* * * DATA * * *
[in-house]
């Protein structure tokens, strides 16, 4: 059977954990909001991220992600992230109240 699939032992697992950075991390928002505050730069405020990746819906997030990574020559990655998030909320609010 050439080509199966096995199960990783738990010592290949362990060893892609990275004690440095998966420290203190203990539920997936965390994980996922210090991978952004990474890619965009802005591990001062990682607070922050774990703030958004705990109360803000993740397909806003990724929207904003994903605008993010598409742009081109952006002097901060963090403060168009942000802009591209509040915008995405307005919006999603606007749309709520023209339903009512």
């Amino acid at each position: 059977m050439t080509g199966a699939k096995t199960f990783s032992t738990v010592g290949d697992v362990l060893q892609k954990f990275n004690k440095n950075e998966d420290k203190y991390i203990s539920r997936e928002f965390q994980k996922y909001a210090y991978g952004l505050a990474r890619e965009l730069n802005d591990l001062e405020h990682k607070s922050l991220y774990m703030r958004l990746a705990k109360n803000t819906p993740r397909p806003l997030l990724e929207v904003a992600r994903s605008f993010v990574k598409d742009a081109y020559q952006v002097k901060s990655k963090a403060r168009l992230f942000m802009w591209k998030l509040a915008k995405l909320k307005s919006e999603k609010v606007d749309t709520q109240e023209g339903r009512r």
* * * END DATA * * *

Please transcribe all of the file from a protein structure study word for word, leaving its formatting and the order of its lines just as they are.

[in-house]
């Protein structure tokens, strides 16, 4: 059977954990909001991220992600992230109240 699939032992697992950075991390928002505050730069405020990746819906997030990574020559990655998030909320609010 050439080509199966096995199960990783738990010592290949362990060893892609990275004690440095998966420290203190203990539920997936965390994980996922210090991978952004990474890619965009802005591990001062990682607070922050774990703030958004705990109360803000993740397909806003990724929207904003994903605008993010598409742009081109952006002097901060963090403060168009942000802009591209509040915008995405307005919006999603606007749309709520023209339903009512």
């Amino acid at each position: 059977m050439t080509g199966a699939k096995t199960f990783s032992t738990v010592g290949d697992v362990l060893q892609k954990f990275n004690k440095n950075e998966d420290k203190y991390i203990s539920r997936e928002f965390q994980k996922y909001a210090y991978g952004l505050a990474r890619e965009l730069n802005d591990l001062e405020h990682k607070s922050l991220y774990m703030r958004l990746a705990k109360n803000t819906p993740r397909p806003l997030l990724e929207v904003a992600r994903s605008f993010v990574k598409d742009a081109y020559q952006v002097k901060s990655k963090a403060r168009l992230f942000m802009w591209k998030l509040a915008k995405l909320k307005s919006e999603k609010v606007d749309t709520q109240e023209g339903r009512r």